Why I support POWER Metro’s Call for Fair Funding

Many of you have heard Mark Fifer’s needles and prods to hear more about POWER Metro’s activities, and one of the events that is coming up is on June 20th in Harrisburg, called the 100% School Funding Day of Action. I wanted to lend my voice in support of this day of action, even though I will not be able to be in attendance as I will be at the PCUSA General Assembly in St. Louis.

Given the latest example of the divides we are seeing in our society, the Eagles White House visit etc, it seems that all issues these days are taking on an overly partisan nature. But some issues are beyond being partisan and education is one of them. The state of public education in PA has been an issue for at least the last generation perhaps more, and yet still our elected officials have failed to address the issue. Twenty-five years ago, when I first started in politics, we ranked close to the bottom in education funding and achievement, and unfortunately we are still towards the bottom. If we truly hear the Gospel of message and respond to Christ’s care for children, then we must raise our voices in concern.

Now if I am honest, I have some issues with POWER Metro. I do not always approve of language that they use, I do not always appreciate their actions or lack there of, and I certainly have issue when it seems like partisan politics seems to be impetus for actions instead of faith. But I do support the idea behind the effort of POWER Metro in general, to bring the voices of the faithful into the public realm, particularly when it comes to the issue of school funding.

I support their actions to seek fair funding for all the school districts in Pennsylvania, and I do mean all. Frequently Philadelphia is used as a wedge issue on fair funding questions, in other words, opponents of fair funding point to Philadelphia and say, we do not want our tax dollars to go to Philadelphia. They point to the myriad of issues that face the school of Philadelphia, from teacher’s unions to political patronage to mismanagement, which are all challenges that Philadelphia faces. But the reality is that this is not a Philadelphia versus the rest of the state. When we speak about fair funding, we are actually talking about districts that are not in the Southeastern region of Pennsylvania.

Just like this is not a Philadelphia vs. the rest of the Commonwealth, this is not a D vs R issue either. The first step of fair funding was the creation of a formula and this formula was created by a commission lead by Rep. Mike Vereb and Sen. Pat Brown, both Republicans. Many of the districts that would benefit most are represented by Republicans, so this is not an R vs D. situation.

This is not a “coasts” vs the “T” argument either. Some political consultants have referred to Pennsylvania as having two coasts of Philadelphia and Pittsburgh (which are like the East Coast and West Coast) and having the “T” (Alabama) in the Middle. But this is not the case either. The “two coasts” and the “flyover” region of Pennsylvania are all in need of new funding and a more equitable means of distribution of state aid.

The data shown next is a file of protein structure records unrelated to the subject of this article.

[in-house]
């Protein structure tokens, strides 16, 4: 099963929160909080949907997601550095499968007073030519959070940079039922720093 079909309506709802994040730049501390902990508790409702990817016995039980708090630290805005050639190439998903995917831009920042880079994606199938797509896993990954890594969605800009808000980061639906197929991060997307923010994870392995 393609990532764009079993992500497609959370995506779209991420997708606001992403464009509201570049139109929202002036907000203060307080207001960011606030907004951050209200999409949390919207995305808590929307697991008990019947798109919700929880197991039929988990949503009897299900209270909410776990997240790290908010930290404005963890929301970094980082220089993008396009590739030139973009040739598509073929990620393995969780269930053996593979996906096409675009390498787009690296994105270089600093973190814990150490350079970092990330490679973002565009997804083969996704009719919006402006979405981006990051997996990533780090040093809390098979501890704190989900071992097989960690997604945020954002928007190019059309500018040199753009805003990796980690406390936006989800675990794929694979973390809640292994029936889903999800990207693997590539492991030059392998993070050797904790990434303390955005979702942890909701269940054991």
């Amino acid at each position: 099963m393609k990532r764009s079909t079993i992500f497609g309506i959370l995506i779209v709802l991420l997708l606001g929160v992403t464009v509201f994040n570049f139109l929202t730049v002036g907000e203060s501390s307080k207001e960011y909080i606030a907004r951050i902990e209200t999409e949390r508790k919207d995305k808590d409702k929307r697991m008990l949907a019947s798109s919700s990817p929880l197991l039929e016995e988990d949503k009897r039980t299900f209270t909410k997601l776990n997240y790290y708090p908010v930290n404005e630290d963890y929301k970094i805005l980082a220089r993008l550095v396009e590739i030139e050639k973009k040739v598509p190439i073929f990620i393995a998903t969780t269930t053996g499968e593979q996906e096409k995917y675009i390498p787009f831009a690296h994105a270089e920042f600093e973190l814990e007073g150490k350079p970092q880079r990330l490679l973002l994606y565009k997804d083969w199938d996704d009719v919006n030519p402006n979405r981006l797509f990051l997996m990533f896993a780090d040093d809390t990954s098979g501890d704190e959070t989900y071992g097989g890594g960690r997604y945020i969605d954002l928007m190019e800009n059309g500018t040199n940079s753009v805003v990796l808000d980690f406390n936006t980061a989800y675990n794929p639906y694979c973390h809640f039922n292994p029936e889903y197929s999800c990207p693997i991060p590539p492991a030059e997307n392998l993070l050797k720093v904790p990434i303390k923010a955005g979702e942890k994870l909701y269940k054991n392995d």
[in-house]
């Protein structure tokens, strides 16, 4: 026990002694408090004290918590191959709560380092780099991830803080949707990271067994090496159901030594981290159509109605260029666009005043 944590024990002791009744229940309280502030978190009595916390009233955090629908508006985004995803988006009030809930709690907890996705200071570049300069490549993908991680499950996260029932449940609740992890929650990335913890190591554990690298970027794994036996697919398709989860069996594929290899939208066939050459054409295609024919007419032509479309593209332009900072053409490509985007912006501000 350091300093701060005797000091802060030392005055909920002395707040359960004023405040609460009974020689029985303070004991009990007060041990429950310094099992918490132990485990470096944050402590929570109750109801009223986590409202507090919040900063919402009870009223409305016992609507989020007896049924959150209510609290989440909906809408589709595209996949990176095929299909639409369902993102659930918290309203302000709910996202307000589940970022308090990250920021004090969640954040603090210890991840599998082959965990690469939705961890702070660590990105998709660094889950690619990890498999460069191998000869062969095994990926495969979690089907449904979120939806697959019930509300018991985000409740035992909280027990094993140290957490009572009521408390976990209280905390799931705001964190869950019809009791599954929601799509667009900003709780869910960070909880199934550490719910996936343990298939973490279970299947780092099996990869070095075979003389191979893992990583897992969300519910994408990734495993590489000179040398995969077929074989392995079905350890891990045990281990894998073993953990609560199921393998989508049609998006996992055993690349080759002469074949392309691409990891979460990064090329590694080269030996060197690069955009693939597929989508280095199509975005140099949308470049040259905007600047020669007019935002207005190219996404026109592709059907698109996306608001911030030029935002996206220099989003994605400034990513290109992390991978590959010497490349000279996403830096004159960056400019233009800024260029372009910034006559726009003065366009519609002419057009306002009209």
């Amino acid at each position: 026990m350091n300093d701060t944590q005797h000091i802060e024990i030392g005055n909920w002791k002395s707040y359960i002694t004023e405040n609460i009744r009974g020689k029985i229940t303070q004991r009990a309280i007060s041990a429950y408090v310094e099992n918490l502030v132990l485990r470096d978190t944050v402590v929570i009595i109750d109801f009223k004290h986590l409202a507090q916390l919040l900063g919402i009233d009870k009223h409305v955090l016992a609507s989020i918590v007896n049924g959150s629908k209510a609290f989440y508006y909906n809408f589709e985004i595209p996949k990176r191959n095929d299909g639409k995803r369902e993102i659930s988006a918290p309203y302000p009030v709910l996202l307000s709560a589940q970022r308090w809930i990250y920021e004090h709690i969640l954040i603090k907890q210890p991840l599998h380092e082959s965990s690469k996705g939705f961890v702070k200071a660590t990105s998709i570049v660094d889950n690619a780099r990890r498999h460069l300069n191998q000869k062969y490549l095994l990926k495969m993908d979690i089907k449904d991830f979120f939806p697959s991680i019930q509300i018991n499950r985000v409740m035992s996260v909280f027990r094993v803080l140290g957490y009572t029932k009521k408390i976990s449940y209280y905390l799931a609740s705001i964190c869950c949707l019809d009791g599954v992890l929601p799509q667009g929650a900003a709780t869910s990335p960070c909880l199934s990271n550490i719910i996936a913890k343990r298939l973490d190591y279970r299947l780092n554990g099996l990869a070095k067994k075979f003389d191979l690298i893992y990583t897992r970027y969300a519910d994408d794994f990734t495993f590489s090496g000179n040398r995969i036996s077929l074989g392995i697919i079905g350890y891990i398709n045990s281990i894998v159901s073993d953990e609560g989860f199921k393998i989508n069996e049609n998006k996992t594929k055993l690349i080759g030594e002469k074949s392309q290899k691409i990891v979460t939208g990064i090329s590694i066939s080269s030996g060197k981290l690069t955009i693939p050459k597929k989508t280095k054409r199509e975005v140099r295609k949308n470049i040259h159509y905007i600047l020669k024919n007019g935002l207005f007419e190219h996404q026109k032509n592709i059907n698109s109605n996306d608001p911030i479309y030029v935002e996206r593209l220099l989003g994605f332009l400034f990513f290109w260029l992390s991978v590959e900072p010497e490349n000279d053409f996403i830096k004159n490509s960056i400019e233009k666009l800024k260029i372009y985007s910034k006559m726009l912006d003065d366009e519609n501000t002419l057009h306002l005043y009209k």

And lastly, this is not a black and white issue. Yes, people of color are getting hurt the most by this inequity, but there are many poor white communities that are suffering as well. All colors will benefit from a fair funding distribution.

We, as people of faith, have to walk a fine line, we must act out of our faith without allowing our faith to be weaponized or politicized. We must speak the truth without allowing our individual “truths” to become the truth. This is never an easy thing.  But the work that POWER Metro is doing, particularly on the issue of faith funding for the school districts in Pennsylvania is faithful. It is an attempt to shine light on the inequities that should not exist.

The effort for fair funding is a state wide campaign that POWER Metro is a part of, other members include the PA Association of School Business Officials, the Pennsylvania School Board Association, Allies for Children, The PA Association of Rural and Small Schools to name just a few. This is an effort that brings a broad coalition together to work on behalf of the children of the Commonwealth of PA.

At Gladwyne, we see first hand the discrepancy between school districts, from Lower Merion to Havertown Township to Norristown to Philadelphia. We spend time in Pierce working with children whose school does not have adequate funding for libraries and we read of many school districts locally who are struggling with budget issues and are looking to cut music and arts programs.

We have also read about Toxic Charity, and how just offering services without providing for structural change can lead to issues of dependency. One of the reasons I support the funding issue is because Pennsylvania needs to have a serious conversation about how we fund school programs. It is clear that property taxes and business taxes are not a system which allow local authorities to provide for local education funding. When gambling was legalized, it was hoped that this additional revenue would help, but it has not. Unless we push, this conversation will not happen. Notice I am not giving a solution but the reality is, we need to raise the issue so that together we can all agree on a better way of doing it.

I would encourage you all to spend some time checking the resources that are available through POWER Metro or on this website. Please consider attending on the 20th and lift your voice in concern.